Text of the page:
LAM-MS Unit size Cat. code Docs Qty Price
Lipoarabinomannan from M. smegmatis
500 µg


Lipoarabinomannan from M. smegmatis

Lipoarabinomannans (LAM) is a lipoglycan found in mycobacterial cell wall.

LAM from the non-pathogenic Mycobacterium smegmatis is a proinflammatory molecule.

LAM-MS activates macrophages in a TLR2-dependent manner.

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Specificity: TLR2 agonist

Working concentration: 100 ng - 10 μg/ml

Endotoxin level: <0.125 EU/mg

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  • 500 μg lipoarabinomannan from Mycobacterium smegmatis (LAM-MS)
  • 1.5 ml sterile endotoxin-free water

room temperature LAM-MS is shipped at room temperature

store Stored at -20˚C.

Upon resuspension, LAM-MS should be aliquoted and stored at 4°C for short term storage or -20˚C for long storage.

stable Product is stable 1 month at 4°C and 6 months at -20°C when properly stored.

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Lipoarabinomannans (LAM) are lipoglycans restricted to the Mycobacterium genus that act as potent modulators of the host immune response. They are found in the envelope of all mycobacteria species, such as the pathogenic strains M. tuberculosis and M. leprae, the vaccine strain, M. bovis BCG, the opportunistic strains M. avium and M. foruitum, and the non-pathogenic strain M. smegmatis. LAM display different immunomodulatory effects depending on their structure. PILAM, which are phosphoinositol-capped LAM and found in nonpathogenic species (M. smegmatis), are proinflammatory molecules whereas ManLAM, which are mannose-capped LAM and found in pathogenic species (M. tuberculosis), are anti-inflammatory molecules [1]. PILAM activates macrophages in a TLR2-dependent manner that seems to involve other TLRs but not TLR4 [2,3].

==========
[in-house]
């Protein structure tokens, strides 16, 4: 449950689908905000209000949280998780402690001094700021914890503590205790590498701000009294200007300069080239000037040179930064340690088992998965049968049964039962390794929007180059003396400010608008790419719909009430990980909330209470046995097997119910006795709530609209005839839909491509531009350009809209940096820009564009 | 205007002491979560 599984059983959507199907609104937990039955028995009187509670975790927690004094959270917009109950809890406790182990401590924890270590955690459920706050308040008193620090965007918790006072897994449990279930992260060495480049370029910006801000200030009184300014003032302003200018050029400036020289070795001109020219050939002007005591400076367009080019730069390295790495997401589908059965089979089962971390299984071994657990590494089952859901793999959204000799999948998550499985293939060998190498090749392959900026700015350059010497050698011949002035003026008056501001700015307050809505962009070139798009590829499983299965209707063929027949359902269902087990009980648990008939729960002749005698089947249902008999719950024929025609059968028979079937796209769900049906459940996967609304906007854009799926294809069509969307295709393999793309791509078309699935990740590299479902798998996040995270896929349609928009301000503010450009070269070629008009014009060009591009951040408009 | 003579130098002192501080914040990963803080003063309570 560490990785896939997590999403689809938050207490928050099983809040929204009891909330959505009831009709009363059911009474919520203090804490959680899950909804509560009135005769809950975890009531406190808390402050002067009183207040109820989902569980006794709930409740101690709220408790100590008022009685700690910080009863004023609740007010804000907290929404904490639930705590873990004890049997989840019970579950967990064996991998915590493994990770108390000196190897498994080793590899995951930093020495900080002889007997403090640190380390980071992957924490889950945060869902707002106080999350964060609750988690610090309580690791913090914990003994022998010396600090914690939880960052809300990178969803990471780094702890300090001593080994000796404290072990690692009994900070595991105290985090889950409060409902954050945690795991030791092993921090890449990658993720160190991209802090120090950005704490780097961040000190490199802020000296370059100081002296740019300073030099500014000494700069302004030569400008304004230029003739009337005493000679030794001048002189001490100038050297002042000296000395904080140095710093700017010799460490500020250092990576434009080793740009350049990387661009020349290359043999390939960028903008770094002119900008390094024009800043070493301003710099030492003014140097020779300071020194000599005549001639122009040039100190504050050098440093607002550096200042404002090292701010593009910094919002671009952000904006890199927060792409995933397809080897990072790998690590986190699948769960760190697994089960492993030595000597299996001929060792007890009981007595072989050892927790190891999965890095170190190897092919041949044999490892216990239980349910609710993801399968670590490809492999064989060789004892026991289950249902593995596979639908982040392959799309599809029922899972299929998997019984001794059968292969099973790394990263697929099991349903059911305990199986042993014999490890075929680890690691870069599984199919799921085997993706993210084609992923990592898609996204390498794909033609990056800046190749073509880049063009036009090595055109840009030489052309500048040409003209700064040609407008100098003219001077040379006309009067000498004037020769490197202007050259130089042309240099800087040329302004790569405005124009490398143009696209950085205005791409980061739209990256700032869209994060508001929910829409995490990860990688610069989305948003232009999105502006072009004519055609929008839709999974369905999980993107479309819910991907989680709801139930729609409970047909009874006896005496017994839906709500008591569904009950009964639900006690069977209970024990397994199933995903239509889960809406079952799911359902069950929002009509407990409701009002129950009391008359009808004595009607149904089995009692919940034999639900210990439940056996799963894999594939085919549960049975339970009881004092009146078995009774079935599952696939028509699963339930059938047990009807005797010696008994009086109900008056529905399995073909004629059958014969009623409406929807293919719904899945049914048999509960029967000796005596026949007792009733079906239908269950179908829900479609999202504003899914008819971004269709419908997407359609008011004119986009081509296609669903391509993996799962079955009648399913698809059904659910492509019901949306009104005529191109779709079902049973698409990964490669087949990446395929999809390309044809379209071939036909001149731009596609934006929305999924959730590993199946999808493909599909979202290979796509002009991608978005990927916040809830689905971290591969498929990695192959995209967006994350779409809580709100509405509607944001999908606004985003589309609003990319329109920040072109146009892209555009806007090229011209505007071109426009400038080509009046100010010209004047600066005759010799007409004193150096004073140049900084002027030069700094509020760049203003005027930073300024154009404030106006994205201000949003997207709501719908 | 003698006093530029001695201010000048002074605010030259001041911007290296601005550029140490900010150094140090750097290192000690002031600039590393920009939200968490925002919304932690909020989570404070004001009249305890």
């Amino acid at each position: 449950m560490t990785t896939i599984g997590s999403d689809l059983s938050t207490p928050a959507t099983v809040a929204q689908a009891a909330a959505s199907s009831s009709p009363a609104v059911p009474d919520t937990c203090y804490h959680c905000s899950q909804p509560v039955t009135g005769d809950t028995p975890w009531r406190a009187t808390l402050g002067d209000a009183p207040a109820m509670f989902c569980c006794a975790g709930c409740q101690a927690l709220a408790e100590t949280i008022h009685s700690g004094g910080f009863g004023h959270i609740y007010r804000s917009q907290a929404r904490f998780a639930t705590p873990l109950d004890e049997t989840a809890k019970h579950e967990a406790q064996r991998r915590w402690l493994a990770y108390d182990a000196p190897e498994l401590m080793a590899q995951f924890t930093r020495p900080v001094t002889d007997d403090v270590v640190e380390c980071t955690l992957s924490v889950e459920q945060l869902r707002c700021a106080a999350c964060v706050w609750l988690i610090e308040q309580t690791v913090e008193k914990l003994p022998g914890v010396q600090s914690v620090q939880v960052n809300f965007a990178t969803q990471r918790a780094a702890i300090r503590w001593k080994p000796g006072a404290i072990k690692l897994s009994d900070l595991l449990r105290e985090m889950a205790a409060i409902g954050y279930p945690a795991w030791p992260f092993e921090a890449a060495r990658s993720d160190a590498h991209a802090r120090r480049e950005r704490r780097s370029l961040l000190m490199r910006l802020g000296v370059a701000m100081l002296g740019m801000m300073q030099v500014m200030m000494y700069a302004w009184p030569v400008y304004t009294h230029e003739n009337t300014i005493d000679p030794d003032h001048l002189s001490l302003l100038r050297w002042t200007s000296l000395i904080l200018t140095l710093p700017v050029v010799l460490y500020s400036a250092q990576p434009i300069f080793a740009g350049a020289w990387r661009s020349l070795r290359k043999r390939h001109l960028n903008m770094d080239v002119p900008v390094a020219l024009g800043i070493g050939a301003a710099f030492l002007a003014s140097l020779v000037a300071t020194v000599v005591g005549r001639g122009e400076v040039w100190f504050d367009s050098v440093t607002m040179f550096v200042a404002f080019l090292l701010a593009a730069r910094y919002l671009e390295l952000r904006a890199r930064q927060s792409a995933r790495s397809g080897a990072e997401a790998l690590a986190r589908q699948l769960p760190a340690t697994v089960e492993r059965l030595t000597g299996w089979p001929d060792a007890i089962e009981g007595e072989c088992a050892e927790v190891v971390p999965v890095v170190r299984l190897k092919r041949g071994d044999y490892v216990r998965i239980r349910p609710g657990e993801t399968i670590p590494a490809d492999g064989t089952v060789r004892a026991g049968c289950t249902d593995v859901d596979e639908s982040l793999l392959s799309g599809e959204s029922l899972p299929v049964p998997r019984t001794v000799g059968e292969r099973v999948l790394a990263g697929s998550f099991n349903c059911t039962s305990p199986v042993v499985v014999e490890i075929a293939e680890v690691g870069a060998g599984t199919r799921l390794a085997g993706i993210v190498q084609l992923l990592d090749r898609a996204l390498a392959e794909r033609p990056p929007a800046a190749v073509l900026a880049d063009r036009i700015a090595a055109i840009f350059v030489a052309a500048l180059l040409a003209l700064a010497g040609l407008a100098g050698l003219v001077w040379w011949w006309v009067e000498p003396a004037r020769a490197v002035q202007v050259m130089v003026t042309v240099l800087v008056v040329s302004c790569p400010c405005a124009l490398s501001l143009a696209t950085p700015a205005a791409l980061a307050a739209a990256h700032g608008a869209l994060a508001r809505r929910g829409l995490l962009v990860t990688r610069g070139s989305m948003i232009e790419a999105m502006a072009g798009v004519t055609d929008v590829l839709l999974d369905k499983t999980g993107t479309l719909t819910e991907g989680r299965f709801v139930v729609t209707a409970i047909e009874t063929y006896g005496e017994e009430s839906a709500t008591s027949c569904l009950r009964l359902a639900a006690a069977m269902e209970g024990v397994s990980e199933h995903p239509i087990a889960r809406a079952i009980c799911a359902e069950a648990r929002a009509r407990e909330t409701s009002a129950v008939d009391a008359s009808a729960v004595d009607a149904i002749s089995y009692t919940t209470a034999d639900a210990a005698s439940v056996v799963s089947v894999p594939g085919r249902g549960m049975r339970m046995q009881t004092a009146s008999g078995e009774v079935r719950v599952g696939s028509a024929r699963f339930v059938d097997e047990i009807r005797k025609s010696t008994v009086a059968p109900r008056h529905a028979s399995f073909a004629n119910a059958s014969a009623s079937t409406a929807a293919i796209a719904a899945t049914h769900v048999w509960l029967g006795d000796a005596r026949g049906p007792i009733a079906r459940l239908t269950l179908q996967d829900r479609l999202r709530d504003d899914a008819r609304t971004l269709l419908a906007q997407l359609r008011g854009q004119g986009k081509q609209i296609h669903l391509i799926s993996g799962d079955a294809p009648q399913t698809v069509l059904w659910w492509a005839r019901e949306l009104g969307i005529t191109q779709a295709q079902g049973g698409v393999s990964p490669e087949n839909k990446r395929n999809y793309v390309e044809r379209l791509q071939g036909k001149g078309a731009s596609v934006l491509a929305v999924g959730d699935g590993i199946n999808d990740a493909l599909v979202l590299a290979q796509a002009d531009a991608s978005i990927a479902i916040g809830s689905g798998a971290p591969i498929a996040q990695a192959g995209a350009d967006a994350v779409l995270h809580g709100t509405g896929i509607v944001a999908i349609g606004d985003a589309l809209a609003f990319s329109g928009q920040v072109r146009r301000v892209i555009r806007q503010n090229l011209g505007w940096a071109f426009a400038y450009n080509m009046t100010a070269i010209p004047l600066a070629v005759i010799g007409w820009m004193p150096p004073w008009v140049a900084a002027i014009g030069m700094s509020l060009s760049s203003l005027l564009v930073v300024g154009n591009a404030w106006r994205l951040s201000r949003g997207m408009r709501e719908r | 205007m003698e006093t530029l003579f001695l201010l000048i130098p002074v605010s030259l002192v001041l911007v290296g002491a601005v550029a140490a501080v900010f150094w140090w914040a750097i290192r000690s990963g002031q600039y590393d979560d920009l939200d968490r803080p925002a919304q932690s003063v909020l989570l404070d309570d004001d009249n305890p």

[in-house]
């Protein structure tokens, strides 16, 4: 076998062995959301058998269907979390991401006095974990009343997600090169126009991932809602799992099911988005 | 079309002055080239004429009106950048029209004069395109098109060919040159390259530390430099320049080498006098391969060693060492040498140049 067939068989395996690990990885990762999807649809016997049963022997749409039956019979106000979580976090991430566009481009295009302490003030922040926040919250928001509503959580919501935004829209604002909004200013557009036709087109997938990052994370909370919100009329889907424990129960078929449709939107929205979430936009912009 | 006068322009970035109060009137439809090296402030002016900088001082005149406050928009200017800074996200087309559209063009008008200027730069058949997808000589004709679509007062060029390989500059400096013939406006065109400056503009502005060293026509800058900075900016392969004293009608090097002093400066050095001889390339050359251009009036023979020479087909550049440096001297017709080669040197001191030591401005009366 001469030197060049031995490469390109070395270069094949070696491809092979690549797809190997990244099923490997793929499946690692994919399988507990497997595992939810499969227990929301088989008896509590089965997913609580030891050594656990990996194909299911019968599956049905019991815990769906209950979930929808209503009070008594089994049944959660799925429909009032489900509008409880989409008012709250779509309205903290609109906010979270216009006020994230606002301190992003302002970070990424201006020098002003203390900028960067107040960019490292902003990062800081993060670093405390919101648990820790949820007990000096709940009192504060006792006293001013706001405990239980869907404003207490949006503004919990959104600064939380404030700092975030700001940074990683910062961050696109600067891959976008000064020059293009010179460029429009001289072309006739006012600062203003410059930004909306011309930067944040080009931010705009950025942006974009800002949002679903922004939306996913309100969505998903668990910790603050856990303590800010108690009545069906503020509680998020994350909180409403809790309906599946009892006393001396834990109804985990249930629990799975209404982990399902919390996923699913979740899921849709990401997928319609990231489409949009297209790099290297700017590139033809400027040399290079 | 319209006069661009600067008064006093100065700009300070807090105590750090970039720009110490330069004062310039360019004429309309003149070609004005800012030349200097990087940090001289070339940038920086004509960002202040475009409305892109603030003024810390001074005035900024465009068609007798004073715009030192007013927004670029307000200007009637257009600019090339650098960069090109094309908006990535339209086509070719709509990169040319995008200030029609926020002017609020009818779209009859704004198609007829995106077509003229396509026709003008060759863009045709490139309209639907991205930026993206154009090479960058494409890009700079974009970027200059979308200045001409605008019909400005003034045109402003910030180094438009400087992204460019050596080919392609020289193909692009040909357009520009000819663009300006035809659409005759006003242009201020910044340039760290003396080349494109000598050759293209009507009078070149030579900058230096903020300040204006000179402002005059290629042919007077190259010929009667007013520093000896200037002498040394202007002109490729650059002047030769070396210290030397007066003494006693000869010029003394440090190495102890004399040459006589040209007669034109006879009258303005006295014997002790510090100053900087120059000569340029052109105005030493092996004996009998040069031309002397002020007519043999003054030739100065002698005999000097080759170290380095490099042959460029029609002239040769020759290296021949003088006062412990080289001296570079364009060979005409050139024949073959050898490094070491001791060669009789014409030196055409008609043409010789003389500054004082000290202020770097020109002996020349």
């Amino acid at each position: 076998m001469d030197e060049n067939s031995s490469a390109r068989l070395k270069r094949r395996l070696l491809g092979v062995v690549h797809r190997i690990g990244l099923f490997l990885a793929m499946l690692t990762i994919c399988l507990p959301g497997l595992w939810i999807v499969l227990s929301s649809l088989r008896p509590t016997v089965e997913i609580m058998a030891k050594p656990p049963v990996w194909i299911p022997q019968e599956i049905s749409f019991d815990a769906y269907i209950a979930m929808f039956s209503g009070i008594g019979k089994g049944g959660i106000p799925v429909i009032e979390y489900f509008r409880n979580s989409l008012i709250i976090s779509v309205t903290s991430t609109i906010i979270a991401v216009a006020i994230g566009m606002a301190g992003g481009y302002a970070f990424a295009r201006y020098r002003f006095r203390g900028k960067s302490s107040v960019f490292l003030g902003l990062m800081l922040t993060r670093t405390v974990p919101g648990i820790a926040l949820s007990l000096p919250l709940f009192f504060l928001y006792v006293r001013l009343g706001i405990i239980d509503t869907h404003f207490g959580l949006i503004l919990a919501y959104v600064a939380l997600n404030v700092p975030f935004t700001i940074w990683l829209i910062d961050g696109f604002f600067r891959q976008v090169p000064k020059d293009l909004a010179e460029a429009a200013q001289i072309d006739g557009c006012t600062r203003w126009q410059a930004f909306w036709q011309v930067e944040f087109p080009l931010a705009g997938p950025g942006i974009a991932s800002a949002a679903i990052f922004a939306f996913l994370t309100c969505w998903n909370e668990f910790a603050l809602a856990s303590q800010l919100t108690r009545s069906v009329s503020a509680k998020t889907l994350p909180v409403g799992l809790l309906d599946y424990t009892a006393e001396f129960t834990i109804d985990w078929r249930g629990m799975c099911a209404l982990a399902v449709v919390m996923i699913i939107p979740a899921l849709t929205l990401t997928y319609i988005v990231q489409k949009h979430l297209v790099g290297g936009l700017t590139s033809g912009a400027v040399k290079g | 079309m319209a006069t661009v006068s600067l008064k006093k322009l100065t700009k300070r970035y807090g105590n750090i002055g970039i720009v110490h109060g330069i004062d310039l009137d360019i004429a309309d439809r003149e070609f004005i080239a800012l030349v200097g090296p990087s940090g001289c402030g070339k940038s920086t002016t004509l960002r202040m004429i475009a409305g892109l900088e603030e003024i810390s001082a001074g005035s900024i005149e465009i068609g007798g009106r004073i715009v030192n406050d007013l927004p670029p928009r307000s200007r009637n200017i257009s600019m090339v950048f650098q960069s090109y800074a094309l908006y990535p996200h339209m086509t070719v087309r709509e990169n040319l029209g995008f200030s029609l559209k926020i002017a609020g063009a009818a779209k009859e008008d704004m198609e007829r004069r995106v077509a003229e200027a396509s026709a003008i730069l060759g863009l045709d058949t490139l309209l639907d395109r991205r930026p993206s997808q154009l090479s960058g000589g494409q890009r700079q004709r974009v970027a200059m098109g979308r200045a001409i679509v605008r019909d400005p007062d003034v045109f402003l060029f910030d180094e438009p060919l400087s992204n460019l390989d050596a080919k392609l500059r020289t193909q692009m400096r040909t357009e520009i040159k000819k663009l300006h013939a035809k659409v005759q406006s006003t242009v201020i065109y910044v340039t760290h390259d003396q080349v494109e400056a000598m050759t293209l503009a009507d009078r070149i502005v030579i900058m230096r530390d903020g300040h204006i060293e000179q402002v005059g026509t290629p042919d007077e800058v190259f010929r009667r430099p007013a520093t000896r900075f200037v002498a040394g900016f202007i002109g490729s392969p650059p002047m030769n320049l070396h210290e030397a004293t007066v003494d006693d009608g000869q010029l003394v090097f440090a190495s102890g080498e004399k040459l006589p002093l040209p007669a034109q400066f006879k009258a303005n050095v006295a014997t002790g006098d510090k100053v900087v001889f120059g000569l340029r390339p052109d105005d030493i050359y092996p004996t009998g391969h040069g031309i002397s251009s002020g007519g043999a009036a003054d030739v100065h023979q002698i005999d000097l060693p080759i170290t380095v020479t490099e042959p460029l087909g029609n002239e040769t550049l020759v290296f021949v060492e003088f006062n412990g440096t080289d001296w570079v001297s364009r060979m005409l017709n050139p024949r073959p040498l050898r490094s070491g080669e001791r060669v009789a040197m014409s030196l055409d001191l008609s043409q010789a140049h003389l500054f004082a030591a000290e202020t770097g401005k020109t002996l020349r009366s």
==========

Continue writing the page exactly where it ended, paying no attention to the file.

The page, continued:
1. Quesniaux VJ. et al., 2004. Toll-like receptor 2 (TLR2)-dependent-positive and TLR2-independent-negative regulation of proinflammatory cytokines by mycobacterial lipomannans. J Immunol. 172(7):4425-34.
2. Tapping RI & Tobias PS., 2003. Mycobacterial lipoarabinomannan mediates physical interactions between TLR1 and TLR2 to induce signaling. J Endotoxin Res. 9(4):264-8.
3. Dao DN. et al., 2004. Mycobacterium tuberculosis lipomannan induces apoptosis and interleukin-12 production in macrophages. Infect Immun. 72(4):2067-74.

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